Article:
This story is part of an ongoing series about Lewiston housing. Ideas? Write to email@example.com. See all the stories here.
While one department in the city of Lewiston was taking landlords to court to get them to improve the conditions of their buildings, another city department gave some of the same landlords nearly $1 million in taxpayer money over five years to continue housing tenants.
About a year ago, the city changed course and began requiring inspections of apartments before approving rental assistance to prevent tax money from supporting deteriorating housing. There’s been a corresponding drop in payments to landlords whose properties historically were in disrepair.
The Bangor Daily News compiled all the lawsuits Lewiston filed against landlords over the past 10 years to force them to fix their properties. It then compared the defendants in those cases with the people and companies who received general assistance from the city’s social services department to pay for their tenants’ rent over the last five fiscal years.
General assistance is emergency aid funded with state and city dollars and is often the only thing preventing people from becoming homeless. But the examination of public records shows, for the first time, how much of it went to the very landlords the city had or would sue for operating substandard housing.
One landlord, Debra Sullivan and her associated companies — that she manages with boyfriend Joe Dunne — drew in half a million dollars in general assistance since July 2014. Since 2013, the city has initiated lawsuits against 22 Sullivan-affiliated properties.
[Surveying his shrinking empire, Lewiston’s most notorious landlord questions his tenants’ fate]
Cities usually reserve these lawsuits for the most severe cases where owners continue to ignore problems, despite repeated requests to fix them.
The city has changed its housing policies as part of a larger effort to improve its housing quality. About a year ago, Lewiston started an inspection program for general assistance-backed apartments to specifically curb the flow of tax dollars to shoddy housing.
At the time, the city’s general assistance ordinance already forbid the city from paying rent to landlords whose apartments were known to be in violation of building, fire or property maintenance codes. But those administering general assistance had limited means to know which buildings were in violation.
“You’re putting people in harm’s way and paying for it,” Jay Allen, a local landlord, told the Lewiston City Council in September 2018.
Now, the required inspections allow general assistance administrators to know if there’s a problem.
Since the inspection program started last year, the amount of general assistance flowing to landlords and companies that were sued over their substandard housing has declined.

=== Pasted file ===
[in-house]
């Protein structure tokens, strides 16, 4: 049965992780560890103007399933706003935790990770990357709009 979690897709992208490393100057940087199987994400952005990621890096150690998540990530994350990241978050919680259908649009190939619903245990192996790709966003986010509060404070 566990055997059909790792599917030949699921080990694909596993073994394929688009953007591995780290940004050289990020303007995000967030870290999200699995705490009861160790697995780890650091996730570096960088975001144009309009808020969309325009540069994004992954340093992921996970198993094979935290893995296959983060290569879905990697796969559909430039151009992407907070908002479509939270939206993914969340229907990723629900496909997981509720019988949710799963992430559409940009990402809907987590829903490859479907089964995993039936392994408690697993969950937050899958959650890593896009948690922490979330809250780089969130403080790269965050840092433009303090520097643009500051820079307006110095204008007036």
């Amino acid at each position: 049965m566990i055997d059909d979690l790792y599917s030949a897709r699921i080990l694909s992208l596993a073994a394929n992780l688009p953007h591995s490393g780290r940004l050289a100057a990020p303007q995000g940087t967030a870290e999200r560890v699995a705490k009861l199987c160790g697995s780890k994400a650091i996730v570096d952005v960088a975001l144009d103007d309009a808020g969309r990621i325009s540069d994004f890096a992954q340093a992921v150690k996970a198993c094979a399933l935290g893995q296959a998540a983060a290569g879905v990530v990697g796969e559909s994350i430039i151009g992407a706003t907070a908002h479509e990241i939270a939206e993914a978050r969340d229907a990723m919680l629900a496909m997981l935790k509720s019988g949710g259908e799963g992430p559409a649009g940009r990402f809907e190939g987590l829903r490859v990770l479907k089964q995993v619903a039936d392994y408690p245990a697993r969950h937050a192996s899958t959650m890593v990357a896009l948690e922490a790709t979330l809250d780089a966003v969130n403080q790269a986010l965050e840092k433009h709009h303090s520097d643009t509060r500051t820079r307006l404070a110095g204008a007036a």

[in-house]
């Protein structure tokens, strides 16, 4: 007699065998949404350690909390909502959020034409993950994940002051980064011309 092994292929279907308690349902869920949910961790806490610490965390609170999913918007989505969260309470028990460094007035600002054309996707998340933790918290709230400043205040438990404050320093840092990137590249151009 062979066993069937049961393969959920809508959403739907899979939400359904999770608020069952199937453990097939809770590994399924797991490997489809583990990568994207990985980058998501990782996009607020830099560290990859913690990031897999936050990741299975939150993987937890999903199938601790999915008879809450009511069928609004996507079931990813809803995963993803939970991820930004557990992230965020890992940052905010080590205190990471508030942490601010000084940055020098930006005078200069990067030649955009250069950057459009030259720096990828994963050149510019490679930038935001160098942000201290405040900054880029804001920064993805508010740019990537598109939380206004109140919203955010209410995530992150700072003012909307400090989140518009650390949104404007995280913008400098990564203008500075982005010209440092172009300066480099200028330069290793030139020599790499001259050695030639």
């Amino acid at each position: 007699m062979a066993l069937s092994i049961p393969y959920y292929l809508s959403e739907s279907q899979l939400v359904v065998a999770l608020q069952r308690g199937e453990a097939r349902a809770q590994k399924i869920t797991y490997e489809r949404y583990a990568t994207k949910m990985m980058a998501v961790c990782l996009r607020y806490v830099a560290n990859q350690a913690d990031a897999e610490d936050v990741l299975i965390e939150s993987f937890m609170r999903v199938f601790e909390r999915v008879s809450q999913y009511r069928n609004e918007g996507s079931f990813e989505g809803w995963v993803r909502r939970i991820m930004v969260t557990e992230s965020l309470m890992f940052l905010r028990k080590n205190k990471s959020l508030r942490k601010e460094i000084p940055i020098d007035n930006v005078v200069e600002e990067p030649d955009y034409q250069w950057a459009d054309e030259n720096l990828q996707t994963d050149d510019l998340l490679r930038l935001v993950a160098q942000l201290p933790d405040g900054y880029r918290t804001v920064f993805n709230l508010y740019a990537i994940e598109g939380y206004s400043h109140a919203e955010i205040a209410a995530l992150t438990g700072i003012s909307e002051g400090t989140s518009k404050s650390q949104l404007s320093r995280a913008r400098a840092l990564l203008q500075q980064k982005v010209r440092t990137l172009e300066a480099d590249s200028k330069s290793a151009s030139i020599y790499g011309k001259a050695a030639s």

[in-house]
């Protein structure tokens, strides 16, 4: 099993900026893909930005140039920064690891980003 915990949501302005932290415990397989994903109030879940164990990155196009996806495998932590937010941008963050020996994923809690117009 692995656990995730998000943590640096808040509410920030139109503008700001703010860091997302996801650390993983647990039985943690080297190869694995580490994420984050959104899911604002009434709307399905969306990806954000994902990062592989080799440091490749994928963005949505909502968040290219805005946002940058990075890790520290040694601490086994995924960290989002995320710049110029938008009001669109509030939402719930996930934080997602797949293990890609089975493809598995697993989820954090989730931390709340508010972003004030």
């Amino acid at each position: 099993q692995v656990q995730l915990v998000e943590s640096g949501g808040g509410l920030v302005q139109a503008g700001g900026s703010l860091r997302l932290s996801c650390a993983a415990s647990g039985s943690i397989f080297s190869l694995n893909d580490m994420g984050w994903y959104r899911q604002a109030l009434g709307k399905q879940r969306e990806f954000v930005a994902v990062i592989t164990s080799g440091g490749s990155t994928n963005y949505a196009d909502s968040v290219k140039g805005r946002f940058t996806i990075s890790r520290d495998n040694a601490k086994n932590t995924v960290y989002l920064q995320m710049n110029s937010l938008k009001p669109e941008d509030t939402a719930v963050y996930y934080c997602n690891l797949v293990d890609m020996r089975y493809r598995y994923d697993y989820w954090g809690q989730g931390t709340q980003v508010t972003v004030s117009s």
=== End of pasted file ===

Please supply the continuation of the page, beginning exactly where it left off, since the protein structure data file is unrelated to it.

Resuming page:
Landlords also said they are less likely now to take in tenants on general assistance, choosing to reject the money rather than fix up their properties.
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It’s not possible to say whether specific deteriorating apartments whose buildings were the subject of legal action were funded with general assistance. The names of tenants receiving the aid, and therefore the addresses of the apartments they are renting, are confidential. But the names of owners whose tenants received general assistance are public.
Since 2014, a total of 16 companies and individuals whom Lewiston sued over poor living conditions received a combined total of $964,600 in general assistance.
Here are some specifics:
— A total of four of Sullivan’s companies (Cestio LLC, Palatine LLC, Solis Corp. and Sultan Corp.), plus her as an individual, collected about $547,000 in general assistance over the last five fiscal years. Altogether, 22 of her properties were the subject of city lawsuits, mostly in 2018.
— ME 3 Equity Investments LLC, Northern Equity Investments LLC and Arena Equity Investments LLC, controlled by Edward Riekstins, received a combined total of about $42,000 in general assistance to cover tenants’ rent. Nine Lewiston properties owned by the companies were the subject of lawsuits since 2014.
— Investment Properties LLC, controlled by Rick Lockwood, got about $29,000 in general assistance. Six of the company’s properties in Lewiston were the subject of lawsuits since 2015.
The city has seen a dramatic drop in payouts of general assistance for rent: 68 percent less last year than the year before.
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Most general assistance payments to landlords are small. Eighty percent of the landlords getting the assistance to cover their tenants’ rent received less than $10,000 across all five fiscal years. More specifically, 175 out of 219 landlords got a combined total of about $456,000.
The 10 biggest receivers, the top 5 percent, meanwhile, got a combined total of $1.45 million in general assistance over that time.
The decline can largely be attributed to them. While they received a combined total of $365,000 in 2014-2015, they got $83,000 in 2018-2019. That’s a decrease of 77 percent.
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